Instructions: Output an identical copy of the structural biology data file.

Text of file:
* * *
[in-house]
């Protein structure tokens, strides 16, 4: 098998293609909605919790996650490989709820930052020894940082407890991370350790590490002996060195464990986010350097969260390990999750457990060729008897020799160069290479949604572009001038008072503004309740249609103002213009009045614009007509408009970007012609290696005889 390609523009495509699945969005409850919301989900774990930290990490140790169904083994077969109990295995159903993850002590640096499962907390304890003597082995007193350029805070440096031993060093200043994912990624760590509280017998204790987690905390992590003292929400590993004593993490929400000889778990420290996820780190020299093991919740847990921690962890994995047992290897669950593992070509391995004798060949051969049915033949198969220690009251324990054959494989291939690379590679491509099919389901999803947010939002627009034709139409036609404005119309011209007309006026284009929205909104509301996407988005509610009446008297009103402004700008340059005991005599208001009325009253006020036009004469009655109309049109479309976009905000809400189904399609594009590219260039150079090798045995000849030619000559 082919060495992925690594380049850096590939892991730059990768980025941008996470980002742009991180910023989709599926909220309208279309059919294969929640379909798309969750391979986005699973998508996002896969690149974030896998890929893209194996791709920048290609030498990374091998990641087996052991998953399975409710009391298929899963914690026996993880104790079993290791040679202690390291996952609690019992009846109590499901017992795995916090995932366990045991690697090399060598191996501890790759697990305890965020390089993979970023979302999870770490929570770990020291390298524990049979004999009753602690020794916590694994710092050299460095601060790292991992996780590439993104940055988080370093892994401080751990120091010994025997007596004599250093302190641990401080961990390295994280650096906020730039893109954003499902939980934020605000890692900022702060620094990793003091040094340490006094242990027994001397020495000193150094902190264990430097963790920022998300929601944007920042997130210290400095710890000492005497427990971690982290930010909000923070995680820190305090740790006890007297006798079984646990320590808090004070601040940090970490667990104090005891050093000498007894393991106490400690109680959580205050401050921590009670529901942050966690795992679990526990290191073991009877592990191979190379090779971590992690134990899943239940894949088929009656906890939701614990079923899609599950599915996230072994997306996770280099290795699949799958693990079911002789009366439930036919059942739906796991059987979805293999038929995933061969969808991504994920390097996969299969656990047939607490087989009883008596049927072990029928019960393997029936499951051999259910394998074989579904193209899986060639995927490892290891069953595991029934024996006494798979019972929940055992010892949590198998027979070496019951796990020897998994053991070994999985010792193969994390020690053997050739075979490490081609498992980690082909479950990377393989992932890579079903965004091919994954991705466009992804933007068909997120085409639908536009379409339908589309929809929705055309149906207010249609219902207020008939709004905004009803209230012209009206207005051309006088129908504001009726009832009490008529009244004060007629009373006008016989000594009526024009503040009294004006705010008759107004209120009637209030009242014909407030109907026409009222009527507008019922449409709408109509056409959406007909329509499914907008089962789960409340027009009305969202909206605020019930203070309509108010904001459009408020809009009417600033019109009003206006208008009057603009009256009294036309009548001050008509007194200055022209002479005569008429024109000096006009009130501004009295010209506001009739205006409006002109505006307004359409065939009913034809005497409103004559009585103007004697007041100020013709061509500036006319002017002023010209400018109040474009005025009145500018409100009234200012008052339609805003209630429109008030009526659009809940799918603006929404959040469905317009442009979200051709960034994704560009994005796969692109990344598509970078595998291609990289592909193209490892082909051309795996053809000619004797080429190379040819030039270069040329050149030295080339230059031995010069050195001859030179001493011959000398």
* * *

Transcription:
[in-house]
């Protein structure tokens, strides 16, 4: 098998293609909605919790996650490989709820930052020894940082407890991370350790590490002996060195464990986010350097969260390990999750457990060729008897020799160069290479949604572009001038008072503004309740249609103002213009009045614009007509408009970007012609290696005889 390609523009495509699945969005409850919301989900774990930290990490140790169904083994077969109990295995159903993850002590640096499962907390304890003597082995007193350029805070440096031993060093200043994912990624760590509280017998204790987690905390992590003292929400590993004593993490929400000889778990420290996820780190020299093991919740847990921690962890994995047992290897669950593992070509391995004798060949051969049915033949198969220690009251324990054959494989291939690379590679491509099919389901999803947010939002627009034709139409036609404005119309011209007309006026284009929205909104509301996407988005509610009446008297009103402004700008340059005991005599208001009325009253006020036009004469009655109309049109479309976009905000809400189904399609594009590219260039150079090798045995000849030619000559 082919060495992925690594380049850096590939892991730059990768980025941008996470980002742009991180910023989709599926909220309208279309059919294969929640379909798309969750391979986005699973998508996002896969690149974030896998890929893209194996791709920048290609030498990374091998990641087996052991998953399975409710009391298929899963914690026996993880104790079993290791040679202690390291996952609690019992009846109590499901017992795995916090995932366990045991690697090399060598191996501890790759697990305890965020390089993979970023979302999870770490929570770990020291390298524990049979004999009753602690020794916590694994710092050299460095601060790292991992996780590439993104940055988080370093892994401080751990120091010994025997007596004599250093302190641990401080961990390295994280650096906020730039893109954003499902939980934020605000890692900022702060620094990793003091040094340490006094242990027994001397020495000193150094902190264990430097963790920022998300929601944007920042997130210290400095710890000492005497427990971690982290930010909000923070995680820190305090740790006890007297006798079984646990320590808090004070601040940090970490667990104090005891050093000498007894393991106490400690109680959580205050401050921590009670529901942050966690795992679990526990290191073991009877592990191979190379090779971590992690134990899943239940894949088929009656906890939701614990079923899609599950599915996230072994997306996770280099290795699949799958693990079911002789009366439930036919059942739906796991059987979805293999038929995933061969969808991504994920390097996969299969656990047939607490087989009883008596049927072990029928019960393997029936499951051999259910394998074989579904193209899986060639995927490892290891069953595991029934024996006494798979019972929940055992010892949590198998027979070496019951796990020897998994053991070994999985010792193969994390020690053997050739075979490490081609498992980690082909479950990377393989992932890579079903965004091919994954991705466009992804933007068909997120085409639908536009379409339908589309929809929705055309149906207010249609219902207020008939709004905004009803209230012209009206207005051309006088129908504001009726009832009490008529009244004060007629009373006008016989000594009526024009503040009294004006705010008759107004209120009637209030009242014909407030109907026409009222009527507008019922449409709408109509056409959406007909329509499914907008089962789960409340027009009305969202909206605020019930203070309509108010904001459009408020809009009417600033019109009003206006208008009057603009009256009294036309009548001050008509007194200055022209002479005569008429024109000096006009009130501004009295010209506001009739205006409006002109505006307004359409065939009913034809005497409103004559009585103007004697007041100020013709061509500036006319002017002023010209400018109040474009005025009145500018409100009234200012008052339609805003209630429109008030009526659009809940799918603006929404959040469905317009442009979200051709960034994704560009994005796969692109990344598509970078595998291609990289592909193209490892082909051309795996053809000619004797080429190379040819030039270069040329050149030295080339230059031995010069050195001859030179001493011959000398």